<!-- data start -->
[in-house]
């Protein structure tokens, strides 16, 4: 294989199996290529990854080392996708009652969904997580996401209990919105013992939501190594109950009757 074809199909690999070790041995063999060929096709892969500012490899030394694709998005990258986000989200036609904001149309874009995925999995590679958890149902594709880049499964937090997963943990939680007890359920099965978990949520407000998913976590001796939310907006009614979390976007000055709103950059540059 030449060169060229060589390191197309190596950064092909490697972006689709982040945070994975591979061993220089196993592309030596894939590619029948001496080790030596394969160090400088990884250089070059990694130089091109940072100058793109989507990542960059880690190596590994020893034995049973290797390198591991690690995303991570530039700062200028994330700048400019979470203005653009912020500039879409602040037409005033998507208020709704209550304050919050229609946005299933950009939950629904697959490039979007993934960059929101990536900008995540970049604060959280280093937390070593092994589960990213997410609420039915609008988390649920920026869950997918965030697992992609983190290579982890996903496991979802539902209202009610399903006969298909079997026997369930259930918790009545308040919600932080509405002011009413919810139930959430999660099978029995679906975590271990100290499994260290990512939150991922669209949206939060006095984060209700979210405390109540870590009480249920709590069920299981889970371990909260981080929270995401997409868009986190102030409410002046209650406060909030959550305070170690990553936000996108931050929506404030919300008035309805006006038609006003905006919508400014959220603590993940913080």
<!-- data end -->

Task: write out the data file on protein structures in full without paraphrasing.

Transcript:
[in-house]
């Protein structure tokens, strides 16, 4: 294989199996290529990854080392996708009652969904997580996401209990919105013992939501190594109950009757 074809199909690999070790041995063999060929096709892969500012490899030394694709998005990258986000989200036609904001149309874009995925999995590679958890149902594709880049499964937090997963943990939680007890359920099965978990949520407000998913976590001796939310907006009614979390976007000055709103950059540059 030449060169060229060589390191197309190596950064092909490697972006689709982040945070994975591979061993220089196993592309030596894939590619029948001496080790030596394969160090400088990884250089070059990694130089091109940072100058793109989507990542960059880690190596590994020893034995049973290797390198591991690690995303991570530039700062200028994330700048400019979470203005653009912020500039879409602040037409005033998507208020709704209550304050919050229609946005299933950009939950629904697959490039979007993934960059929101990536900008995540970049604060959280280093937390070593092994589960990213997410609420039915609008988390649920920026869950997918965030697992992609983190290579982890996903496991979802539902209202009610399903006969298909079997026997369930259930918790009545308040919600932080509405002011009413919810139930959430999660099978029995679906975590271990100290499994260290990512939150991922669209949206939060006095984060209700979210405390109540870590009480249920709590069920299981889970371990909260981080929270995401997409868009986190102030409410002046209650406060909030959550305070170690990553936000996108931050929506404030919300008035309805006006038609006003905006919508400014959220603590993940913080």